Background: Airway epithelial cells not only constitute a physical barrier, but also the first line of defence against airborne pathogens. At the same time, they are constantly exposed to reactive oxygen species. Therefore, airway epithelia cells have to possess a sophisticated innate immune system and a molecular armamentarium to detoxify reactive oxygen species. It has become apparent that deregulation of epithelial innate immunity is a major reason for the development of chronic inflammatory lung diseases. To elucidate the molecular architecture of the innate immune system of airway epithelial cells, we choose the fruit fly Drosophila melanogaster as a model, because it has the simplest type of airways, consisting of epithelial cells only. Elucidating the structure of the innate immune system of this "airway epithelial cell culture" might enable us to understand why deregulatory processes in innate immune signalling cascades lead to long lasting inflammatory events.
Results: All airway epithelial cells of the fruit fly are able to launch an immune response. They contain only one functional signal transduction pathway that converges onto NF-kappaB factors, namely the IMD-pathway, which is homologous to the TNF-alpha receptor pathway. Although vital parts of the Toll-pathway are missing, dorsal and dif, the NF-kappaB factors dedicated to this signalling system, are present. Other pathways involved in immune regulation, such as the JNK- and the JAK/STAT-pathway, are completely functional in these cells. In addition, most peptidoglycan recognition proteins, representing the almost complete collection of pattern recognition receptors, are part of the epithelial cells equipment. Potential effector molecules are different antimicrobial peptides and lysozymes, but also transferrin that can inhibit bacterial growth through iron-depletion. Reactive oxygen species can be inactivated through the almost complete armamentarium of enzymatic antioxidants that has the fly to its disposal.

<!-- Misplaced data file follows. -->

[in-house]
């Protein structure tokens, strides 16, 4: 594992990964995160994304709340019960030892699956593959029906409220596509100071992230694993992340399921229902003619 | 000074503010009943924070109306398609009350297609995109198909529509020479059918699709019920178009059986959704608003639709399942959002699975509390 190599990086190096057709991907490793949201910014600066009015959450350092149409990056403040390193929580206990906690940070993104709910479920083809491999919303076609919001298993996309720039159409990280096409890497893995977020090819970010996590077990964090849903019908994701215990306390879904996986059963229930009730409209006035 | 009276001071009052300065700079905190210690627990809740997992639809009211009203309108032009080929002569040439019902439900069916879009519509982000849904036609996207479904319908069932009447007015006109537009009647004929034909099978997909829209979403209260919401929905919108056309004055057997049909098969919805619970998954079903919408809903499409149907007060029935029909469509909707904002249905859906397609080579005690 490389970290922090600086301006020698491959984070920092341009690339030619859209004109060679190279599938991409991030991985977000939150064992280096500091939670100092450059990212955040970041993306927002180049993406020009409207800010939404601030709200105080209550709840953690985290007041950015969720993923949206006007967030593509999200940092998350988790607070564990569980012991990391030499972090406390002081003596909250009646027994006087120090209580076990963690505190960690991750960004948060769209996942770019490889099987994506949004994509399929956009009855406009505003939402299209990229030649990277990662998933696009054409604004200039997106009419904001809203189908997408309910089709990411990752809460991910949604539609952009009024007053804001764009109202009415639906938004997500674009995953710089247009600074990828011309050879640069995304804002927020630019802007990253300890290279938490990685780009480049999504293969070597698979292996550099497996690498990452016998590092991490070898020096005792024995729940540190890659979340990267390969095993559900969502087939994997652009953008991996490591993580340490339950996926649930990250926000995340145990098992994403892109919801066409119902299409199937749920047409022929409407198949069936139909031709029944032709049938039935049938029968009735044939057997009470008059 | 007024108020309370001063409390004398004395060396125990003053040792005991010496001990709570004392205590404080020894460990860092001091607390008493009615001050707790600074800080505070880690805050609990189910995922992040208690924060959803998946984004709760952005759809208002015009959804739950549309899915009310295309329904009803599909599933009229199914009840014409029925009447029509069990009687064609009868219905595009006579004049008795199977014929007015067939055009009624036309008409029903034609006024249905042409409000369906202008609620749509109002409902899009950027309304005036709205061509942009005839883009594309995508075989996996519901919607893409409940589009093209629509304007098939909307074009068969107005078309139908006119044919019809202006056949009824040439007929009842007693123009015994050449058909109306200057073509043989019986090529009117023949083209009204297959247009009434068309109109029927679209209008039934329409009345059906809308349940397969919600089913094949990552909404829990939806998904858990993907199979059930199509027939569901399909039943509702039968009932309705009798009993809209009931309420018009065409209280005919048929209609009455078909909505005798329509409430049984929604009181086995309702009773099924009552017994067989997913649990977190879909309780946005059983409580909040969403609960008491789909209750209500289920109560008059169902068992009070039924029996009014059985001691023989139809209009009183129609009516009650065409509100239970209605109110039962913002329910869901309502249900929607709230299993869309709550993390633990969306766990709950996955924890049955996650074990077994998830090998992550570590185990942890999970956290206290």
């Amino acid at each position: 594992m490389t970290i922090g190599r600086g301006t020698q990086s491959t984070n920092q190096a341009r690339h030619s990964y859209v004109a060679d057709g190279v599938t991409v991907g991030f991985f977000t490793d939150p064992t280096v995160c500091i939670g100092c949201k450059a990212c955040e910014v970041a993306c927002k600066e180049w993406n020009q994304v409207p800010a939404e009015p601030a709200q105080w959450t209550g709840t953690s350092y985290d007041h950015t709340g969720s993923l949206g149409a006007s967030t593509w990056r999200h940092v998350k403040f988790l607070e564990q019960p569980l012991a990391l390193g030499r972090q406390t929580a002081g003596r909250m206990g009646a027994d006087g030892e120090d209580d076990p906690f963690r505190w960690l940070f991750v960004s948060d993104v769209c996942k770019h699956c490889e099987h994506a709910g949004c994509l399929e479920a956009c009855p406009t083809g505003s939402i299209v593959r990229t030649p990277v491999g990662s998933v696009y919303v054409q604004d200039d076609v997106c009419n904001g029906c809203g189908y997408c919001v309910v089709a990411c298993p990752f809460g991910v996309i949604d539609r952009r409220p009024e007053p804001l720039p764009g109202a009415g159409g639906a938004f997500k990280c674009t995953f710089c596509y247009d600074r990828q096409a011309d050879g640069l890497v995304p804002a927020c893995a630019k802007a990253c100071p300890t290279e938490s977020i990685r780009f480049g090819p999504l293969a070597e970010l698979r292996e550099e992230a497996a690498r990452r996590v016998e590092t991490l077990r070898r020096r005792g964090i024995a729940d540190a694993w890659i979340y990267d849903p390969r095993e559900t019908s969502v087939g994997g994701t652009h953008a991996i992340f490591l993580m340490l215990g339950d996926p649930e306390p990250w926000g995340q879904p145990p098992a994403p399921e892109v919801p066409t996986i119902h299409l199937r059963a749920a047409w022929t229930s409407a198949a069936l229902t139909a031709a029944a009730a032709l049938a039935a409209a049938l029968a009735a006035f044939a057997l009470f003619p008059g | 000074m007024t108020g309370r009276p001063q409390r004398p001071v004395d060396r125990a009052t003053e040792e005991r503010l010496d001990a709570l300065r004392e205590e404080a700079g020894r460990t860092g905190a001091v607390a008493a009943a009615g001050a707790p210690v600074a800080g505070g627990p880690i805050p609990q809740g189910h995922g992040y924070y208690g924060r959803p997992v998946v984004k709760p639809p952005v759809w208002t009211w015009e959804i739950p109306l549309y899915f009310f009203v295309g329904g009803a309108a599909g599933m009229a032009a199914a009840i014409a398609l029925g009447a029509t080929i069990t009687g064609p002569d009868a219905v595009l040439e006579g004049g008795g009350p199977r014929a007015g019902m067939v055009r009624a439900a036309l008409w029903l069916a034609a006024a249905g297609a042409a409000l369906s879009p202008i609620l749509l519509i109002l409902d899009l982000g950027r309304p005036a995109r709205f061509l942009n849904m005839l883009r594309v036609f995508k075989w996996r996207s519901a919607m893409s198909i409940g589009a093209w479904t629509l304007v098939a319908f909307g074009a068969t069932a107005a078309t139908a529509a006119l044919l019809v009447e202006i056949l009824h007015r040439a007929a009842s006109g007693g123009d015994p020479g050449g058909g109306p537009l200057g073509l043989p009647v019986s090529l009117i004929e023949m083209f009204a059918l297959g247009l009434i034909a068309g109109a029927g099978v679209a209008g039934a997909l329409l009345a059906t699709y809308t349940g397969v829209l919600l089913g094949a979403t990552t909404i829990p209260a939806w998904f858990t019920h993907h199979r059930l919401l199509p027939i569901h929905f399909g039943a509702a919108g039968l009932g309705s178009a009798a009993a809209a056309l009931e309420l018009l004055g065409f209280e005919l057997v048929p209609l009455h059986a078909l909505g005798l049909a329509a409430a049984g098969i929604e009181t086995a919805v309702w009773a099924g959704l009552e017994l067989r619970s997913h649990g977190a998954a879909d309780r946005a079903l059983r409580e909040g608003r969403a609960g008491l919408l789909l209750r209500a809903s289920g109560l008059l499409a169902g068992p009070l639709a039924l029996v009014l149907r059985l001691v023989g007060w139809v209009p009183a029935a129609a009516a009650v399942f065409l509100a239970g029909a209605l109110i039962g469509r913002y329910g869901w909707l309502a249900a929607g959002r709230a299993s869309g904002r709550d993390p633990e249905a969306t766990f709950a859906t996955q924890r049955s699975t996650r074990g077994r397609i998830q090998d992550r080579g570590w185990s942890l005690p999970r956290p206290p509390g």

Conclusion: The innate immune system of the fly's airway epithelium has a very peculiar organization. A great variety of pattern recognition receptors as well as of potential effector molecules are conspicuous, whereas signalling presumably occurs through a single NF-kappaB activating pathway. This architecture will allow reacting if confronted with different bacterial or fungal elicitors by activation of a multitude of effectors.